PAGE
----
Yes, oh sinner. God spent those years teaching his children that certain actions are sin, the most offensive of which is turning away from God.

There must be retribution.

Retribution taken by himself on himself for me so that the swift sword loosed is not for me deserving though I be. Oh be swift my soul to answer Him, be jubilant my feet!

It makes me want to stand at attention, eager along the parade route, listening for the trumpet that shall never sound retreat, butterflies in my stomach anticipating the display that is about to pass. Glory, Glory, Hallelujah! Drips from lips like so much honey.

Can I stand at the parade route and stay home and write too? Can they be one and the same? Can my voice raised in writing be loud and cheering? Can yours?

So, I’m writing and I’m crying, my soul purging. And my daughter comes in and says, “Why? Why are you crying?” Crying and writing, writing and crying? Isn’t that normal? Because it is in the writing that I feel the hand of God, like He is pouring His voice into me, filling me. In the preaching gospel to myself, I touch God, spend an hour at His feet, rest in the beauty of the lilies, glory in His glory. Voice my own hallelujah. Cast it out into air. It’s the introvert way, the God way for me. For now.

He is coming like the glory of the morning on the wave,
He is wisdom to the mighty, He is honor to the brave;
So the world shall be His footstool, and the soul of wrong His slave,
Our God is marching on.
Glory! Glory! Hallelujah! Glory! Glory! Hallelujah!
Glory! Glory! Hallelujah! Our God is marching on.

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Our Most Precious Resource

Our Most Precious Resource.

Our Most Precious Resource

In the court of public opinion, there are no winners.

Am I the only one who thinks like this?

I’ve crafted a life that very carefully kowtows to the various cults out there… the environmental cults of save the trees and save the animals from plastics, and the food cults that say processed is bad and fresh is best, and the cult of cleanliness is next to godliness, and the cult of send your kids to school with colorful, nutritious lunches packed in neat little boxes, send them neat and tidy and well-showered and (goodness knows I try) well-groomed (although my tween is really challenging my style and sense of well-groomed). I have bowed at their altars, taken photos of my triumphs and shared them on Facebook, proud of my stellar accomplishments, expecting another star for my motherhood crown.

And now, in a barrage of letters, newspaper articles, and yard signs, I’m suddenly told that my efforts are not good enough because we’re in a drought and everyone needs to reduce water usage by 25%. Suddenly, water, and not trees, or the atmosphere, or the polar ice caps, is our most precious resource. And I’m scathing that poor planning, lack of responsible management, and politics have led us to this point (I can’t honestly say that I know these things to be factual, but it is ALWAYS easier to point the finger at someone else!).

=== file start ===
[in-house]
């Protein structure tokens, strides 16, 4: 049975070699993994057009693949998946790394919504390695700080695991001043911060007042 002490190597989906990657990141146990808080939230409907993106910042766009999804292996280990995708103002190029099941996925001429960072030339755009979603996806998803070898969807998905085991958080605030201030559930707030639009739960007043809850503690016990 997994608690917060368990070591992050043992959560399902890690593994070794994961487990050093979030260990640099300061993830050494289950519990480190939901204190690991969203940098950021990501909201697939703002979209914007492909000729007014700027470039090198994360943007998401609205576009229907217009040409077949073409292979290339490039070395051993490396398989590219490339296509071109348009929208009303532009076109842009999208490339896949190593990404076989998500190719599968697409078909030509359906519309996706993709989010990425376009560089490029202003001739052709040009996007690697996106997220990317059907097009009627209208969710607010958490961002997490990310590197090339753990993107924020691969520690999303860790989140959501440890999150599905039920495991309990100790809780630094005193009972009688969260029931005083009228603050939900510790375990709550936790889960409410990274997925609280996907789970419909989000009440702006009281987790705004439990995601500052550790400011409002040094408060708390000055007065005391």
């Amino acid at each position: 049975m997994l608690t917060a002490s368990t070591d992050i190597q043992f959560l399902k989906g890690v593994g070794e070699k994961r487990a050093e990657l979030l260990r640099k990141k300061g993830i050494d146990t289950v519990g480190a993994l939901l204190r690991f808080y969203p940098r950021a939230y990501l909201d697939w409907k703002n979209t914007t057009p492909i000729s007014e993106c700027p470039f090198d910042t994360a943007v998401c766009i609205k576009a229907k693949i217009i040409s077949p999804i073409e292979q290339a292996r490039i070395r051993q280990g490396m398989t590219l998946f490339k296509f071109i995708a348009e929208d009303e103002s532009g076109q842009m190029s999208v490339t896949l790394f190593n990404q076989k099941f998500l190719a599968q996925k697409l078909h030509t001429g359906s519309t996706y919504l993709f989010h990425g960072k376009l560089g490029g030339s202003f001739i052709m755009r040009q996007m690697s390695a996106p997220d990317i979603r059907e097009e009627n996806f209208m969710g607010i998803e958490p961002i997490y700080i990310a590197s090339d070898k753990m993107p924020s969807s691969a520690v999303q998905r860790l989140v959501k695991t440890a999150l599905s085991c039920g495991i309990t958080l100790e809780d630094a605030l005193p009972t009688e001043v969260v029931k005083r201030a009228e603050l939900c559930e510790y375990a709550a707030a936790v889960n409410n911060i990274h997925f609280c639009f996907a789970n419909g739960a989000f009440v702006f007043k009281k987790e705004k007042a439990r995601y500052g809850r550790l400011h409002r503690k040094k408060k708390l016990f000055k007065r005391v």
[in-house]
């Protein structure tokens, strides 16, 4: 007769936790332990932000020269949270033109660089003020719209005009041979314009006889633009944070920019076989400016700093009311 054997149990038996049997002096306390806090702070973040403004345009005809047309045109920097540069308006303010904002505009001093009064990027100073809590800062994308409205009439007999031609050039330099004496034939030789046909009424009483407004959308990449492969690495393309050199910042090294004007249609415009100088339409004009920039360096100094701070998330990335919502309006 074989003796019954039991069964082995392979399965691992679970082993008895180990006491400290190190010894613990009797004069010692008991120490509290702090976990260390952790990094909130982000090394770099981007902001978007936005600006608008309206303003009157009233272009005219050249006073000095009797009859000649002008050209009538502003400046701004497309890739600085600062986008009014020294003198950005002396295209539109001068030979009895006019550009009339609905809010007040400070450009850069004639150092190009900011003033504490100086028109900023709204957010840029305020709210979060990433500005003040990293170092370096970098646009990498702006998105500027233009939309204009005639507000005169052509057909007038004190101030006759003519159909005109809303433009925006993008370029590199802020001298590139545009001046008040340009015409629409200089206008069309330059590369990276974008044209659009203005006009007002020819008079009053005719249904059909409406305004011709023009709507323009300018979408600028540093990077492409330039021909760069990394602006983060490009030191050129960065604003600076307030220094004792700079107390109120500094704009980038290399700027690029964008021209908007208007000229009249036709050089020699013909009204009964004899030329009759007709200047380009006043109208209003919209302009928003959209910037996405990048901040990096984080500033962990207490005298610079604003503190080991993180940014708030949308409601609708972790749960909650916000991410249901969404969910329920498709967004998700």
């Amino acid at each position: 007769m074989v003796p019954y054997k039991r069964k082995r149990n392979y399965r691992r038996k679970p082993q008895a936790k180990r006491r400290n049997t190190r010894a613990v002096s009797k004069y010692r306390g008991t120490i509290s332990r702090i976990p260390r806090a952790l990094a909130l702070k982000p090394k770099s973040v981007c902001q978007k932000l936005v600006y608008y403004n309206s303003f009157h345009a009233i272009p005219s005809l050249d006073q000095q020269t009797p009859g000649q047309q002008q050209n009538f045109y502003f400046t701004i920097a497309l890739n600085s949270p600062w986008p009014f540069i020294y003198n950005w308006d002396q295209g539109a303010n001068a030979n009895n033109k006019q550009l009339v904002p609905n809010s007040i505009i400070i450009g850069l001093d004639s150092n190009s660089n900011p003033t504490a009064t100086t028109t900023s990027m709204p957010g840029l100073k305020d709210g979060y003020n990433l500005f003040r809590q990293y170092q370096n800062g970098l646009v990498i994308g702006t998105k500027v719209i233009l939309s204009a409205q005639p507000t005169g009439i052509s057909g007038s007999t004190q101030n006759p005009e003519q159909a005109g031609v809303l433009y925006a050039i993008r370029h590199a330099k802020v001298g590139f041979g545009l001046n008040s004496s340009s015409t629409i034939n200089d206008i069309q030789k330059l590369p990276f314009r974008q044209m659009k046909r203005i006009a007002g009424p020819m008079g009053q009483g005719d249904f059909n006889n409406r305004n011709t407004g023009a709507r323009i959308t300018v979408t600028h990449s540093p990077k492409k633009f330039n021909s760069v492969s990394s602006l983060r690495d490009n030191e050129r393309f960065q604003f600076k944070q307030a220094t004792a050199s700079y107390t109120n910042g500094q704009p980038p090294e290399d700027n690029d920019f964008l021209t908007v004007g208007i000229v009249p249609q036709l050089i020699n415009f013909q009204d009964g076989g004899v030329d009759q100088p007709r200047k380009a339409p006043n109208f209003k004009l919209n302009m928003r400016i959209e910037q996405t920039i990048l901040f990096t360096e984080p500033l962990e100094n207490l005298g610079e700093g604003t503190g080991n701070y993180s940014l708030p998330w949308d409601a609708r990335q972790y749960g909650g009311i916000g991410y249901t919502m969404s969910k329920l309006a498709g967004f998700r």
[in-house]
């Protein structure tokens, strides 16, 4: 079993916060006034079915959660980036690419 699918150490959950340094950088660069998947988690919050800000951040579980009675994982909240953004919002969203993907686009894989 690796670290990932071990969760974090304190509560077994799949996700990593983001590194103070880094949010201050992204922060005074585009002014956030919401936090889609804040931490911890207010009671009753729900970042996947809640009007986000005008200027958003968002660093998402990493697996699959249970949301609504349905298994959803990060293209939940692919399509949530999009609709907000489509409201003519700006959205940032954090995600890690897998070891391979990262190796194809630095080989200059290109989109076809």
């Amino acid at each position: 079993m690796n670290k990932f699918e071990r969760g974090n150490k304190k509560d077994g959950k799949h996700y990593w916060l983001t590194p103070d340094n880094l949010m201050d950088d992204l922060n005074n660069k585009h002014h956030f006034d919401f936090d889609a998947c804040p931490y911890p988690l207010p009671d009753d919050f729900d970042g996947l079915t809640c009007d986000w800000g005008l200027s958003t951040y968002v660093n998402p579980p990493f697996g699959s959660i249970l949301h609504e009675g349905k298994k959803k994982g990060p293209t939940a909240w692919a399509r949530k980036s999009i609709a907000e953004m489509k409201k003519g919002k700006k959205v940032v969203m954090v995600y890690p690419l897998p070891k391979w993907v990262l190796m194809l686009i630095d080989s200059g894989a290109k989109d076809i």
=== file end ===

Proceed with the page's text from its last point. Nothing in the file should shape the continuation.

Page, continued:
So, in my mind, I’m playing David Letterman and creating the top 10 list of how to conserve water, and I’m laughing like a maniac at how it all flies in the face of the other altars of humanity at which I’ve been bowing. Like this:
10. Do laundry less. Because stained and smelly with food hanging off the sleeve is the new black.
9. Buy more clothes so you can do laundry less. But some poor person in a third world country is sitting in a sweatshop under horrific conditions for you to buy those new clothes at a “reasonable price.”
8. Flush less. Ewwww. At what point does that become unsanitary?
7. Use less soap and water for cleaning and more harsh chemicals.
6. Eat more processed foods…. We save water in these ways: watering the garden, rinsing the fresh foods, preparing the foods, washing the prepping pans, cutting boards, knives, spoons, etc. After all, no water is used when you take your meal straight from the freezer to the microwave.
5. Paper plates, plastic silverware, Styrofoam cups! Can’t you just hear the tree-huggers screaming! But if I’m not running the dishwasher, then I’m saving water.
4. Plastic baggies for packing school lunches. Suddenly, my life is getting easier! And the plastic industry is happy!
3. Become bigger consumers… eat out more, travel more, be away from the house MORE… it’s someone else’s water bill.
2. Bathe less and when you do, do it Navy style, and line the shower with buckets to capture every last drop of this precious resource. People, I have a tween … I can attest here and now that this is a public safety issue.
1. Live like this is a third world country.

Okay, I might be a bit cynical about this whole thing.

And the conscious kicks it into high gear.